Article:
Twenty years ago today, Buffy The Vampire Slayer premiered on the WB. The year was 1997 and after that first episode, I was hooked. I mean, how could I not be? Buffy and I had so much in common. Buffy was in high school. I was in high school. Buffy was a peppy California girl. I was an undiagnosed ADHD Minnesota girl. Buffy was in love with a cold-blooded vampire. I was in love with a hockey player. Buffy saved the world each week. I saved every letter my friends ever wrote to me. Buffy had sun-kissed skin and blonde hair. I had sun allergic skin and fading reddish hair from a “Fire Engine Red” box dye job I had given myself a few years before, when I was chasing Angela Chase’s hair color from the prematurely departed ABC teen drama, My So-Called Life. Okay so maybe the only thing Buffy and I really had in common was that we were growing up in the same time period.
When Buffy graduated from high school and went to college, so did I. By then her love interest, Angel, had gotten his own spin-off series and I lived for the cross-over episodes. None of my friends were into Buffy the Vampire Slayer, so confused looks is all I received when I opted to stay in on the big Buffy/Angel cross-over episode nights instead of partying. After Buffy went off the air in 2003, I wasn’t ready to let go. I cried. Yes, I did have plenty of episodes recorded on VHS, but I still cried because I’d never again feel the sweet anticipation of a new Hellmouth adventure. Fast forward a few years and Buffy episodes were being rerun on cable channels. Fast forward even further into my adulthood and every episode of Buffy is now available to me via the marvelous invention of streaming services like Netflix. This has given me the opportunity to rewatch the series and my favorite episodes any time I want…and I want to A LOT, so I do.
I can literally watch the same episode for the 1000th time and enjoy it just as much as the first time. For a long time, I didn’t understand why so many years later, Buffy still resonated with me. And I’ve wondered if my affection for it is unhealthy or weird. I spoke with my therapist about my love for Buffy and discovered that this show was my therapy before I even knew what therapy was. It’s been like a security blanket for me or my Buffy blanket if you will. Whenever I’m feeling anxious, all I need to do is press play and for those 45 minutes, it all seems to go away. Even having Buffy on in the background is comforting. Don’t tell big pharma, but it’s better than Xanax! It makes me feel happy and safe. I’ve discovered that Buffy is able to fend off my anxiety because the show represents something that I lost only a few years before the show’s premiere.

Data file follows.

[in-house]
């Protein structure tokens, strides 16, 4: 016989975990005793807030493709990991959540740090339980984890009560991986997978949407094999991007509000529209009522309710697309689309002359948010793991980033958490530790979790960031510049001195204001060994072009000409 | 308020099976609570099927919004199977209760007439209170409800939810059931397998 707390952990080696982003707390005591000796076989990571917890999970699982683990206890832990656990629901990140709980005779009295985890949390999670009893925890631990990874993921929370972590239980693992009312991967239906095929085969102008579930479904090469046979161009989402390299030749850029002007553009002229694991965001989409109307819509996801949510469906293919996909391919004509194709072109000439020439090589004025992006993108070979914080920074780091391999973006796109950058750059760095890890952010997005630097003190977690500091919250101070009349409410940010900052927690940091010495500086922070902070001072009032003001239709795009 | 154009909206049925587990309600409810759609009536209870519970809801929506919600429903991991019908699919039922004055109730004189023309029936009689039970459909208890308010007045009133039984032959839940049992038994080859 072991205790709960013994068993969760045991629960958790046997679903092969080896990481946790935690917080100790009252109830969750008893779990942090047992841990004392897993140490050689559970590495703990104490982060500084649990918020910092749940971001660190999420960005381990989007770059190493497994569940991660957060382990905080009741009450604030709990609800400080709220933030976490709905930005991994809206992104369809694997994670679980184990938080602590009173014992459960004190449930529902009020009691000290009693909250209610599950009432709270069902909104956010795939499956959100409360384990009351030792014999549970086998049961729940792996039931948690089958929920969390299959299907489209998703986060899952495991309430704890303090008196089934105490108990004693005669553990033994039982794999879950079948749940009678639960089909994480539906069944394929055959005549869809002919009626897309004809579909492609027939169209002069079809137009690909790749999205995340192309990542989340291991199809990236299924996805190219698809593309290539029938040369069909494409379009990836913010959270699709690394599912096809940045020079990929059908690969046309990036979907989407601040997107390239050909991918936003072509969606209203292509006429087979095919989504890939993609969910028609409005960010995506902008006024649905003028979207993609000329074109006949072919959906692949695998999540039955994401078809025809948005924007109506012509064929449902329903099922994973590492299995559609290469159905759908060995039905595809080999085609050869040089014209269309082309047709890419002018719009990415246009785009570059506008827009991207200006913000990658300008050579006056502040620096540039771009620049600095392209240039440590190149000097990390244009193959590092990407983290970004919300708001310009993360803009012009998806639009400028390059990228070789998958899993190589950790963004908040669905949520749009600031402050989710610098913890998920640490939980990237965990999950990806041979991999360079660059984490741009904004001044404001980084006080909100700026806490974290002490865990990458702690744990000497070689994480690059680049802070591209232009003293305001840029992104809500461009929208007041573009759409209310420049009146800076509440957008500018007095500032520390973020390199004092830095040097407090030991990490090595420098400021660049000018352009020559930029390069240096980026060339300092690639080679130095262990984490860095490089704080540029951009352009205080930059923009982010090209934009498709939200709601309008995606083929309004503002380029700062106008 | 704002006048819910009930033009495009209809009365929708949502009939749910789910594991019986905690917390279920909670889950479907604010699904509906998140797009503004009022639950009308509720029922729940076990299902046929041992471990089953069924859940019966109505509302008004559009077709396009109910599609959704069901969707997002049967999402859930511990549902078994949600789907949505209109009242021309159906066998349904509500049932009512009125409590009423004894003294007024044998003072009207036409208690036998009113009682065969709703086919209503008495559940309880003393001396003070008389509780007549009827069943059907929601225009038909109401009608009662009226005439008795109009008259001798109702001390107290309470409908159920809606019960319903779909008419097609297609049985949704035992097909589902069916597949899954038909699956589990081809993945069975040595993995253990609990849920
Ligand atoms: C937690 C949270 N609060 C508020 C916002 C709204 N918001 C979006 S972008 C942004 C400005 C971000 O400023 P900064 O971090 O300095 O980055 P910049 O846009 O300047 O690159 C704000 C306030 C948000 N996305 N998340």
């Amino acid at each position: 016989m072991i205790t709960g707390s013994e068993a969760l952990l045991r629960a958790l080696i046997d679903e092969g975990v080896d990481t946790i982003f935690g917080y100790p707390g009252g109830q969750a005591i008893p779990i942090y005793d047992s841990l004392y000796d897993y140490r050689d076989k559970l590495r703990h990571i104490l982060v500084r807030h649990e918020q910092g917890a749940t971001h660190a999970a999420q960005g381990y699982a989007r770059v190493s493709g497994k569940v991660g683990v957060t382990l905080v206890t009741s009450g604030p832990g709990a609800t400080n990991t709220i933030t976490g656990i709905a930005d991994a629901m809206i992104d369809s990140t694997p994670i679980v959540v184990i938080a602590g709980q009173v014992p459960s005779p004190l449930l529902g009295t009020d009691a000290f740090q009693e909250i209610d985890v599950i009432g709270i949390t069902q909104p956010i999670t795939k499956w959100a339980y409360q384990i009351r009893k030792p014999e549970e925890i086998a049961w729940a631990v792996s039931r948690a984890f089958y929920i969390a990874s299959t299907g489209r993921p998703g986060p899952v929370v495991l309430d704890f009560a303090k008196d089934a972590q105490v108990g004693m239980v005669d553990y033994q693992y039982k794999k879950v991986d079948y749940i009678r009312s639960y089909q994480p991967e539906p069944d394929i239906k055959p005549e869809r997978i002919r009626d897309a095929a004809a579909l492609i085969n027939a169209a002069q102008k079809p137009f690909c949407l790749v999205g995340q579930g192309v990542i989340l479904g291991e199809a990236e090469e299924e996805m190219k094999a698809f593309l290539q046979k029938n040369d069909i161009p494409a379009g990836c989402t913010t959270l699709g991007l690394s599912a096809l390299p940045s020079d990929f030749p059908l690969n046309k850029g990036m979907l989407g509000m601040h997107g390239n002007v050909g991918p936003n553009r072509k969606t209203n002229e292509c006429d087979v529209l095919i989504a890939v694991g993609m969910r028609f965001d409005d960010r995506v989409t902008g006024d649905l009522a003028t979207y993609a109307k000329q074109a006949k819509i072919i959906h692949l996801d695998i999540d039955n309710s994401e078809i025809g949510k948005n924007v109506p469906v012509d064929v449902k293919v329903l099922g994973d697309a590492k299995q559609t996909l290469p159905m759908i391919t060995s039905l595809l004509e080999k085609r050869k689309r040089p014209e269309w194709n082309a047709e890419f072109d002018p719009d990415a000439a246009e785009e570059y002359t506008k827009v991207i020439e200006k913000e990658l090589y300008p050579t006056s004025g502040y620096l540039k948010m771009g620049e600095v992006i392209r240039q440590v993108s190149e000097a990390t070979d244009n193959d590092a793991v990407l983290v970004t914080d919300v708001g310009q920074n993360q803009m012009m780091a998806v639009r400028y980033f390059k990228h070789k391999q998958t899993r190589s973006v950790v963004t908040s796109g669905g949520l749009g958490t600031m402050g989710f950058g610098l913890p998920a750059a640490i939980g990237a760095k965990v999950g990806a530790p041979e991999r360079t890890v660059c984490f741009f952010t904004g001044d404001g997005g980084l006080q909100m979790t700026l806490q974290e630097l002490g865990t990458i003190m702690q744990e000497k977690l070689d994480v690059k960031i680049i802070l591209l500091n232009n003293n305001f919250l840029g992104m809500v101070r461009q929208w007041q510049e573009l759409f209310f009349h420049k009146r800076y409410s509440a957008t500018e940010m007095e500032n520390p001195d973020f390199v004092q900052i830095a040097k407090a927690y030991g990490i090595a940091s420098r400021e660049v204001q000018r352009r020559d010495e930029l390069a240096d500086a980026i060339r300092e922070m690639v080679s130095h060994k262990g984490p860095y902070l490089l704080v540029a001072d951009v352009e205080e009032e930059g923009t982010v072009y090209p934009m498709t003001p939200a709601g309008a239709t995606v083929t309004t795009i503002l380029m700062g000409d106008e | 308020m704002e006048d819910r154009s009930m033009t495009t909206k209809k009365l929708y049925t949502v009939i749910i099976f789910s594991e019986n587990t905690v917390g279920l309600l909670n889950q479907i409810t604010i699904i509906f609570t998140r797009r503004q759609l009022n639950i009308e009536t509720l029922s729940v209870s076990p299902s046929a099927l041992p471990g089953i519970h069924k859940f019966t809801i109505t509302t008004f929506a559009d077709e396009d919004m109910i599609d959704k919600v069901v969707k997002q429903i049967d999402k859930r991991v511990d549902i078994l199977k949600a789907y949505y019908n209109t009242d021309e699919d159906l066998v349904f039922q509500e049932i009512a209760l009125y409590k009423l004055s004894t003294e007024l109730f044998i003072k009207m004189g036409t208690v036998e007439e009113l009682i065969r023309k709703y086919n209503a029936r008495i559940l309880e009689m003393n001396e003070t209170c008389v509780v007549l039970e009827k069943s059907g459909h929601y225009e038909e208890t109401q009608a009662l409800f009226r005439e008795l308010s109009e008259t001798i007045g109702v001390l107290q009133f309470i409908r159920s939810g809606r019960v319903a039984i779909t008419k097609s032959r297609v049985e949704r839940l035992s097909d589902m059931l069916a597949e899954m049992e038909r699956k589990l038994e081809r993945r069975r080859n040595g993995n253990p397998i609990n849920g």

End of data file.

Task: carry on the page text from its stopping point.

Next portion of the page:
When I was 14 years old, a man threw pornographic magazines at me and then chased me home from my school’s bus stop. He Tried To Kidnap Me. Forutnately, he was unsuccessful and with the help of my neighbor, I got away. Unfortunately, so did he. The police never caught him. This experience had residual effects that I didn’t even realize. That day, something was taken from me – my power. Not all of it, but enough that watching a show about a young women saving the world over and over and over again, made me feel better. It resonated with me because when I watched Buffy save the world, I wasn’t just watching her do it, I was watching myself do it. Watching her be strong and successful against the forces of darkness, made me feel strong and successful against the darkness I escaped from. And I’ve come to the conclusion that even all these years later (20!), watching Buffy be powerful, still empowers me.
So today I am thankful for a show where a young woman doesn’t run from danger, but rather, danger runs from her.